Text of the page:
by Max Brantley
FAYETTEVILLE, Ark. – Researchers in the College of Education and Health Professions at the University of Arkansas surveyed nearly 11,000 students and compared responses between those who took a field trip to Crystal Bridges Museum of American Art in Bentonville and those who did not. They found that students who took the field trips learned more about art, demonstrated stronger critical thinking skills, displayed higher tolerance, exhibited greater historical empathy, and developed more of a taste for art museums compared to students who did not go on the field trip. The results offer implications for everyone from parents to policymakers.But good on them. At its core, the message is the same thing I say to university administrators determined to strangle the liberal arts in favor of more practical pursuits like studying how to improve the Walmart profit margins in the Walton business school or studying how to bust teacher unions in the Walton "reform" school or studying how to apply science to chicken growing in the Tyson poultry department. Broader education in even the most esoteric of fields — even !art! — has beneficial consequences. A college classmate of mine got a Ph.D. in philosophy that propelled him to ocean-going yacht owner status as a manager of mutual funds. I wish I'd gone on the field trip he took.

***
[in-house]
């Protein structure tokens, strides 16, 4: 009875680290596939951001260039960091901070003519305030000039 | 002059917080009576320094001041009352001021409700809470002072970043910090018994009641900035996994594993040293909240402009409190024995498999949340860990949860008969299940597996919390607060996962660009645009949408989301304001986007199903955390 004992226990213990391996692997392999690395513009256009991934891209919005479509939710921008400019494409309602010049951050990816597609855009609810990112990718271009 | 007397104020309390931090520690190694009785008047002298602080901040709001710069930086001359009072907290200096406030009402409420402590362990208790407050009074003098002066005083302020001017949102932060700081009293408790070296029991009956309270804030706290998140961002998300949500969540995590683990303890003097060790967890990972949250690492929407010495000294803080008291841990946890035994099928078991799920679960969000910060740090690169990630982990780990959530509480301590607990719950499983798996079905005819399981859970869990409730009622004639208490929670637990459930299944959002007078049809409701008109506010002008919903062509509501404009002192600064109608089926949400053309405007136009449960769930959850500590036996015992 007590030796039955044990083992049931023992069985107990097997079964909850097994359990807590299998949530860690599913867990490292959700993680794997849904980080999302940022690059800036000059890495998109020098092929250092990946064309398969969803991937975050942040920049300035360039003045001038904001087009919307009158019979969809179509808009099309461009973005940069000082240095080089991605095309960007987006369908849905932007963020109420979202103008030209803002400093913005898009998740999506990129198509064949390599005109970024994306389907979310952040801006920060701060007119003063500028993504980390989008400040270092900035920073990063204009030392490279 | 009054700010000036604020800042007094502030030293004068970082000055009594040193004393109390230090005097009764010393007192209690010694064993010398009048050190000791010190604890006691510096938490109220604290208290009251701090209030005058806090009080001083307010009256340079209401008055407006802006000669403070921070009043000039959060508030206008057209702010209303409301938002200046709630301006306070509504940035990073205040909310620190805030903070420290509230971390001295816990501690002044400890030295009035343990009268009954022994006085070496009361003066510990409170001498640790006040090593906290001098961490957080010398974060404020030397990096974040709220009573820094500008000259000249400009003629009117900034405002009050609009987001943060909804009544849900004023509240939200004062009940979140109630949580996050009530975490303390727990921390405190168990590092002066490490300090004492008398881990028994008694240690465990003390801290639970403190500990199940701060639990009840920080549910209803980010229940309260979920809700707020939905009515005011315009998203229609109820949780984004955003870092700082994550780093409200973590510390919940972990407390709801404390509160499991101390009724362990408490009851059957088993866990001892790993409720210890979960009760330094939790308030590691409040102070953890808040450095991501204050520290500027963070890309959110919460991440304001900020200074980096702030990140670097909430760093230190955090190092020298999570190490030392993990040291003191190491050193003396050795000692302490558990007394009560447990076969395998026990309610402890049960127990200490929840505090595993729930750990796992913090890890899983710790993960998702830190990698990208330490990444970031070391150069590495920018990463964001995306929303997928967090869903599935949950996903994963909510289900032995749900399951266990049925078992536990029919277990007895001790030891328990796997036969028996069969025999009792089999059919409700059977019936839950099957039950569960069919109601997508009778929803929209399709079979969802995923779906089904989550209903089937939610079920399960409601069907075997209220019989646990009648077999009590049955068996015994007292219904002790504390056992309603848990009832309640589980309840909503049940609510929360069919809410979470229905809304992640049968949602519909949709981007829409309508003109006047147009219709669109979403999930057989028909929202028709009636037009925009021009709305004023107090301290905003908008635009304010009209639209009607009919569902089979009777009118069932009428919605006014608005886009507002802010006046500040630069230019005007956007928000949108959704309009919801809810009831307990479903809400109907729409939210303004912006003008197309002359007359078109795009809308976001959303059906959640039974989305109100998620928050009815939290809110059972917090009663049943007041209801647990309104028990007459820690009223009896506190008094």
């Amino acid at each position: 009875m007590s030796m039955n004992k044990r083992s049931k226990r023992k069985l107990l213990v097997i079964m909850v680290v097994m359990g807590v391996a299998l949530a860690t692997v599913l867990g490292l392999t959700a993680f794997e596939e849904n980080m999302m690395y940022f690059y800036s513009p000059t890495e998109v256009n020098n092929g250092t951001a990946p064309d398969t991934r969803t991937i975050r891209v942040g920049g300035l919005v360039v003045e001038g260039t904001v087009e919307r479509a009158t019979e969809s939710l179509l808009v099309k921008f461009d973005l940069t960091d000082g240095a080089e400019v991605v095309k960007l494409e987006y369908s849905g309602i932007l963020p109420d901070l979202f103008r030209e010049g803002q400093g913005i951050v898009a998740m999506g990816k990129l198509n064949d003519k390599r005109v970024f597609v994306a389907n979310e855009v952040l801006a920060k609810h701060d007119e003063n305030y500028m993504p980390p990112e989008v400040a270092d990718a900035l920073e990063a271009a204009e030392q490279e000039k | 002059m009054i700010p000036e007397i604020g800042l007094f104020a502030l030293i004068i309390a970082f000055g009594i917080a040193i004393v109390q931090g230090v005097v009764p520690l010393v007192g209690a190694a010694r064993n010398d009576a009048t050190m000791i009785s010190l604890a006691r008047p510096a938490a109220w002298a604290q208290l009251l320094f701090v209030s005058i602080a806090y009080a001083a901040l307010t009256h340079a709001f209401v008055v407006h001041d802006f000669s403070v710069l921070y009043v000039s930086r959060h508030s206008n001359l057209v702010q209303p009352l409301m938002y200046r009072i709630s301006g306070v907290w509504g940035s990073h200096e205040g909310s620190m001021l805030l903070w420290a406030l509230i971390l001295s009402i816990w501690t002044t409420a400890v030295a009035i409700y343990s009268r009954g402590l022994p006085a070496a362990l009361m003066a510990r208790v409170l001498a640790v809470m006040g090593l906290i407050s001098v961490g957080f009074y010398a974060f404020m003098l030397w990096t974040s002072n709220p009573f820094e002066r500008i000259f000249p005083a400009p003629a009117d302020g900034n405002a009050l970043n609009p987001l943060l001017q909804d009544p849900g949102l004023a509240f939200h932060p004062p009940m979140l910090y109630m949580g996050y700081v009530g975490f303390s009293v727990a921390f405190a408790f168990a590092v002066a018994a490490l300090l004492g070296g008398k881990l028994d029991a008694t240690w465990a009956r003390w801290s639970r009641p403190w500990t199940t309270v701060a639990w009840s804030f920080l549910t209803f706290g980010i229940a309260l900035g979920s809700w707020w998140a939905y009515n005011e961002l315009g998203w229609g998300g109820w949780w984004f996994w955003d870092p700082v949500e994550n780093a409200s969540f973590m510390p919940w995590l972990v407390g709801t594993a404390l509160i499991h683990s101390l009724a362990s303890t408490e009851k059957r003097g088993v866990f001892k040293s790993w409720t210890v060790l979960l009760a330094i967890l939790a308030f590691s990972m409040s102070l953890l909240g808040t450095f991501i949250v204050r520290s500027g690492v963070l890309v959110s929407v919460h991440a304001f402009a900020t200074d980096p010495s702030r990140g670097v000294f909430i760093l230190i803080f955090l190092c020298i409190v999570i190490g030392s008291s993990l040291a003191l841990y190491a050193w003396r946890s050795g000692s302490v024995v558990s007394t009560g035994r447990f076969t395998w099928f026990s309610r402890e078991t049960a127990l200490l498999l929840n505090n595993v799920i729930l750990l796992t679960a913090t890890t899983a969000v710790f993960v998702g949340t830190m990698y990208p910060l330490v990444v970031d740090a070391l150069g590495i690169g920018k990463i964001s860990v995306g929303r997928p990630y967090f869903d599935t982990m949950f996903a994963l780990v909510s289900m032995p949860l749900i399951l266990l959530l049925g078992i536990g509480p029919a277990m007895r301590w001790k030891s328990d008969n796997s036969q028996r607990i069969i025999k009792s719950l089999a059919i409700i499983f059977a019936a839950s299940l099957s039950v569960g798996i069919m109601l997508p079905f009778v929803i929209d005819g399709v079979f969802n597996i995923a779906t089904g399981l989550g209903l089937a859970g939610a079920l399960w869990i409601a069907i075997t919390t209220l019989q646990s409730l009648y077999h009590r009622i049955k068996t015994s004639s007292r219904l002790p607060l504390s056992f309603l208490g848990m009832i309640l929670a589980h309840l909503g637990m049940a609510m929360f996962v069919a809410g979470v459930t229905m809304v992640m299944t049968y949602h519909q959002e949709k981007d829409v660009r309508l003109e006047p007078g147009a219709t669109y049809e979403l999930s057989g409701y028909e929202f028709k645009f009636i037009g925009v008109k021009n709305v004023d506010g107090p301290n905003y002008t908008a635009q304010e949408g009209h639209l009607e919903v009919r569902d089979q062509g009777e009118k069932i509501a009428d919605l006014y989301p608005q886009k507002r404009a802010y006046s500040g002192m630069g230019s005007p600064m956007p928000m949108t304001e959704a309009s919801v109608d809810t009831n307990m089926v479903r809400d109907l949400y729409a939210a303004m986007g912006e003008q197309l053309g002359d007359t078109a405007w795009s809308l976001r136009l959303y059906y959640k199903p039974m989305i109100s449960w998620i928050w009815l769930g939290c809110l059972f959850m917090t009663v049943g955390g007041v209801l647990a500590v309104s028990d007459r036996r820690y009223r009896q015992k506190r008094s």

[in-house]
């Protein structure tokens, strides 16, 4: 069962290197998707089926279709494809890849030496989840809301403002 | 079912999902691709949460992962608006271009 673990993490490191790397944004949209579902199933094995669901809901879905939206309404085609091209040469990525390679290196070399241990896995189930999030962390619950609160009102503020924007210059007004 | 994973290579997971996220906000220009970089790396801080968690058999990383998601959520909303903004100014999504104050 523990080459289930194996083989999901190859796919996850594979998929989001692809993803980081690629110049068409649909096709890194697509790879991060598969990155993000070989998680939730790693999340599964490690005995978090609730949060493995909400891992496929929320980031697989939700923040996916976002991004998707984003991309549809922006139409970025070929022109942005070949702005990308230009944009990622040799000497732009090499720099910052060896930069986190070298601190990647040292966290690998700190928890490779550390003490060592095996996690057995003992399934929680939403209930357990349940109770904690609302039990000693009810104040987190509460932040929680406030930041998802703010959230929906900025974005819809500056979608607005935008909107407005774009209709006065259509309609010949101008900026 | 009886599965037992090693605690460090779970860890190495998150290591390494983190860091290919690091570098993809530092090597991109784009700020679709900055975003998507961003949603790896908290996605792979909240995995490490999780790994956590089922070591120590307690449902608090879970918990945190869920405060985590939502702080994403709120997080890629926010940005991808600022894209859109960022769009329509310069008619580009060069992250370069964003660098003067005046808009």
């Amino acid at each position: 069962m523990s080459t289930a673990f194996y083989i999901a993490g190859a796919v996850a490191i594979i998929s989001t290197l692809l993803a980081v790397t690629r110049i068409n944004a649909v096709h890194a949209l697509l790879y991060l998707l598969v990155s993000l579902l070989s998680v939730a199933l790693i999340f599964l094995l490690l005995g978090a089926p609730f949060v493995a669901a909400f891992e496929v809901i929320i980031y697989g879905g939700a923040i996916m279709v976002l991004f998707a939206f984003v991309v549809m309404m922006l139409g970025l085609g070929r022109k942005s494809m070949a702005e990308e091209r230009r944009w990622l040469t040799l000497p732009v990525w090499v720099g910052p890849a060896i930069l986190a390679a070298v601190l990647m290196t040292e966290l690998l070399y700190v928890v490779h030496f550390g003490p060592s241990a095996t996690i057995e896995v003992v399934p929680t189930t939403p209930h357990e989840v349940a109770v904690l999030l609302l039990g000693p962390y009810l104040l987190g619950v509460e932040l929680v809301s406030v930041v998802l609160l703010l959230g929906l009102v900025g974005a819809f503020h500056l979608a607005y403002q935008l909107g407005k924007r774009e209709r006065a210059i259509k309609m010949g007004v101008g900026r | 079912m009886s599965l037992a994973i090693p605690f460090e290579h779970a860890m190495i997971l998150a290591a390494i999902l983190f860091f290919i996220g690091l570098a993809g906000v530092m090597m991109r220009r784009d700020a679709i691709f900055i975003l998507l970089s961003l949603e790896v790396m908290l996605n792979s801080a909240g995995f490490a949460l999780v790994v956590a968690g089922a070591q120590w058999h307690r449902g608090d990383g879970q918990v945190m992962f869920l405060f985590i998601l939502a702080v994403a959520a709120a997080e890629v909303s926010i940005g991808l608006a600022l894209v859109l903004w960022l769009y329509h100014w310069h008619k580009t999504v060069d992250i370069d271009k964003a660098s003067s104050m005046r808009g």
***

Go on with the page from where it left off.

What: News conference on research results
When: 9:30-10:30 a.m., Monday, Sept. 16
Where: Great Hall at Crystal Bridges Museum of American Art, Bentonville
Speakers: Alice Walton, chair of the museum’s board of directors; Jay Greene, University of Arkansas professor of education reform; Brian Kisida, senior research associate in the University of Arkansas department of education reform; Rod Bigelow, Crystal Bridges executive director; Anne Kraybill, Crystal Bridges school programs manager